The International OCD Foundation estimates one in fifty people have a serious hoarding problem. Hoarding Disorder is now a recognized mental illness by the American Psychiatric Association. What does this mean for individuals requesting Reasonable Accommodation due to Hoarding Disorder and the need to protect the property and neighbors?
First and foremost, safety must be considered. Any hoarding actions which compromise the structure of the building or the safety of the resident/tenant and/or neighbors is critical and must be addressed. Health and Safety notices should be issued to any tenant with a hoarding issue that rises to the level of creating a true safety hazard. Any requests for a reasonable accommodate regarding hoarding would fall in line with any other request for a reasonable accommodation; it must be “reasonable.”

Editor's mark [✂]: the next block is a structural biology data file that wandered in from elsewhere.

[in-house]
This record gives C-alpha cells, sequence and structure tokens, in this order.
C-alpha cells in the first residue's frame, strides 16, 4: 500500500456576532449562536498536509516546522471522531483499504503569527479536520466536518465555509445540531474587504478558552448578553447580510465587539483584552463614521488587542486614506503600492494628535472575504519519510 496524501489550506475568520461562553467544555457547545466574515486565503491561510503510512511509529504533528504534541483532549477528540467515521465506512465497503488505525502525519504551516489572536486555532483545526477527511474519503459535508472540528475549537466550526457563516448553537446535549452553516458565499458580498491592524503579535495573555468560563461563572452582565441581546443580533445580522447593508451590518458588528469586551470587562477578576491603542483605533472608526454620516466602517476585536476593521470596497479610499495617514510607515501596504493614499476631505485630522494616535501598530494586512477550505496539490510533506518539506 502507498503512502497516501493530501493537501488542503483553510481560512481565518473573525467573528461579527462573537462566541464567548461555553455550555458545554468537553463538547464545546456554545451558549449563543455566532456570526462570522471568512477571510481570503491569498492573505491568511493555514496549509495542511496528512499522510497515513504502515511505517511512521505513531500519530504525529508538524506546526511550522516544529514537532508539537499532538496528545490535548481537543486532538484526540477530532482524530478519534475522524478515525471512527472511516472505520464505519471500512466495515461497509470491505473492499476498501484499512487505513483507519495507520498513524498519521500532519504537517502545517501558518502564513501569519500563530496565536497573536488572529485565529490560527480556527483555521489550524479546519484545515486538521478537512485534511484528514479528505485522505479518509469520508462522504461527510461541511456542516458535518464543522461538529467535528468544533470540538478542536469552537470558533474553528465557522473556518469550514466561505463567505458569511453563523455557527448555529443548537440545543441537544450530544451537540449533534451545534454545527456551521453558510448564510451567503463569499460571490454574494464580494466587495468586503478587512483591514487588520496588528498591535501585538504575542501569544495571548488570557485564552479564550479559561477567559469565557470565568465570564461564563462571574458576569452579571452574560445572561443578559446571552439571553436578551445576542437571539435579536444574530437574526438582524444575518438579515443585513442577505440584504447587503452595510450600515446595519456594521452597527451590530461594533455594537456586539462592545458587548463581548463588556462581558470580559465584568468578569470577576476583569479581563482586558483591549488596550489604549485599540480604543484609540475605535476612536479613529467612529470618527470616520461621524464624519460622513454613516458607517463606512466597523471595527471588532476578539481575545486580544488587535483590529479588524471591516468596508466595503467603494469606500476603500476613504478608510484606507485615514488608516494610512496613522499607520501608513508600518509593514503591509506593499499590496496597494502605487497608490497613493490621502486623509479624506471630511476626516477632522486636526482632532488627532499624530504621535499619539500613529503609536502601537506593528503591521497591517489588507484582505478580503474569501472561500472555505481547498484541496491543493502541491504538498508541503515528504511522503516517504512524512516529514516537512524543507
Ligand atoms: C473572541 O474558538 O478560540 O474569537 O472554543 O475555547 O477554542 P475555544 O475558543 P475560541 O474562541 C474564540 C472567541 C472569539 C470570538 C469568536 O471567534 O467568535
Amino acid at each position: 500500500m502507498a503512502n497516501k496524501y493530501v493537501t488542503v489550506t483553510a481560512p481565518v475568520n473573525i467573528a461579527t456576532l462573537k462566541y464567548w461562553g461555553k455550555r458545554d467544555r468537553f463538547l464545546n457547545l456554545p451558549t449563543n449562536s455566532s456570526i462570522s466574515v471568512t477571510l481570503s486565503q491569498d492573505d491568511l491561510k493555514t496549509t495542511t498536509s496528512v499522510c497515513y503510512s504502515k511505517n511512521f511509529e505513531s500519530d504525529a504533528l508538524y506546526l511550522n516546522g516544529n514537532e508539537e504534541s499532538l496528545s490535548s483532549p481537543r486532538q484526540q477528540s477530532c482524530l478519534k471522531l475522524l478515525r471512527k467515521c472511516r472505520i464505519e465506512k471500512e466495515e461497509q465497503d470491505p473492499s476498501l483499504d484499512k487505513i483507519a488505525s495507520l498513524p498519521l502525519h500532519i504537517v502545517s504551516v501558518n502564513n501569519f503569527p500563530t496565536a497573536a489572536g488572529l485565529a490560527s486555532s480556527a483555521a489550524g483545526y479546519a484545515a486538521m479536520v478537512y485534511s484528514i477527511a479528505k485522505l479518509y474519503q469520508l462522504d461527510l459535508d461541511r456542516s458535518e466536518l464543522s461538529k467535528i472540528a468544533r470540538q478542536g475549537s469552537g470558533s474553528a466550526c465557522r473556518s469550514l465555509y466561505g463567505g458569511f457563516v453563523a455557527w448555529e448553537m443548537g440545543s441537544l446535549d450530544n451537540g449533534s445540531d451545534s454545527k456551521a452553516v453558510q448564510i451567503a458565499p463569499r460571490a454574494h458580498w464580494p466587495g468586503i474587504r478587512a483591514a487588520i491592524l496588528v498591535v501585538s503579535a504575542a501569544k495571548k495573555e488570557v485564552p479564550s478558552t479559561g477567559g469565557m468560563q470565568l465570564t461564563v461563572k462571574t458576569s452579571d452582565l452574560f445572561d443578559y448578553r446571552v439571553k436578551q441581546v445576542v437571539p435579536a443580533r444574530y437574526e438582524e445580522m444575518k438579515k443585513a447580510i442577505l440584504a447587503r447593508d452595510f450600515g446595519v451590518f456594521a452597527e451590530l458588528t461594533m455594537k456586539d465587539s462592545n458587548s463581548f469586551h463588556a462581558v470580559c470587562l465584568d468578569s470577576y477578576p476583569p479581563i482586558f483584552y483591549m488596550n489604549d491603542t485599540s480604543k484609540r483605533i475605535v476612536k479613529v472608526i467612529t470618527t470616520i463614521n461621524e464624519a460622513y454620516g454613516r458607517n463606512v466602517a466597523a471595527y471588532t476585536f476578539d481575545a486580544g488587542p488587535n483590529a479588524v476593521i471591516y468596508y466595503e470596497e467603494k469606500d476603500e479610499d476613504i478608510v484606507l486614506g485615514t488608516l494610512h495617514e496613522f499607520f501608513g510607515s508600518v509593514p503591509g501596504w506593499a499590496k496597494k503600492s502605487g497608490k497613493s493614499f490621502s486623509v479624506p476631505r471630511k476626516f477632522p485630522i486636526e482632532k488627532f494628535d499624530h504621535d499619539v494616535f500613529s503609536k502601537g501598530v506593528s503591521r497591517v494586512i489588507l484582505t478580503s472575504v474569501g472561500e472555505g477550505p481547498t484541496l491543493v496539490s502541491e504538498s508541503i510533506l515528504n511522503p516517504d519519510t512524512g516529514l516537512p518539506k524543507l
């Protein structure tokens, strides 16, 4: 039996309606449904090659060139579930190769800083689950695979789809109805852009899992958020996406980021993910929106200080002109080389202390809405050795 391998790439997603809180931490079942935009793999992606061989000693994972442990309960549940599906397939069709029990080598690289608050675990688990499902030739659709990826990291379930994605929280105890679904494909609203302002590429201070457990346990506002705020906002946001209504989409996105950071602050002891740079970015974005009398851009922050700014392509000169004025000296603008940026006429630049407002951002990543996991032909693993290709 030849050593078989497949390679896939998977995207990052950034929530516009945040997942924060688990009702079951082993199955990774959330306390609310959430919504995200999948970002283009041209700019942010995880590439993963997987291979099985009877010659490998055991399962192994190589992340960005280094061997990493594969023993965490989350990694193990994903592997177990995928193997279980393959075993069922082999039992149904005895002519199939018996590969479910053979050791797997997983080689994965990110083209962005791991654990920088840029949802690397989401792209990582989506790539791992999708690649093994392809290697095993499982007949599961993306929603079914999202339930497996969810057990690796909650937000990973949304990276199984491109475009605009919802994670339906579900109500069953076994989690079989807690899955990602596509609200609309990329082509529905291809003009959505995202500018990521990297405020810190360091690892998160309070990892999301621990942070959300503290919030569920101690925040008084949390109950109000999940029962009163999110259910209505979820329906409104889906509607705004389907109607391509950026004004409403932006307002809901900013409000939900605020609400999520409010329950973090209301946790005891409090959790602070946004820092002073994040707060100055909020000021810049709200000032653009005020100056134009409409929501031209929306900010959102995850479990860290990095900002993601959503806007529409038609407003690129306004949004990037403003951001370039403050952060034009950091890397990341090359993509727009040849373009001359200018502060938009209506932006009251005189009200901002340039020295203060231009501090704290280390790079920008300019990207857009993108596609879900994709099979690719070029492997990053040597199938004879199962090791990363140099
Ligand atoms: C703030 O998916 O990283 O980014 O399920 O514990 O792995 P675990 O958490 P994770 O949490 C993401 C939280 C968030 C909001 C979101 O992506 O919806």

With hoarding a reasonable accommodation may be granting additional time for a tenant to clean up a hoarding issue (that does not immediately or imminently jeopardize the health and safety of the tenant, neighbors or the property.) It may include allowing a storage container of some sort on site for personal belongings to be transferred or additional time for a time to move. It is never blocking fire access, allowing pests and bugs to not be treated or creating any sort of structural damage to the property. As with all reasonable accommodations, a request regarding hoarding if brought to you should be considered thoughtfully and be based on reasonableness standards as well as the particular situation for this tenant.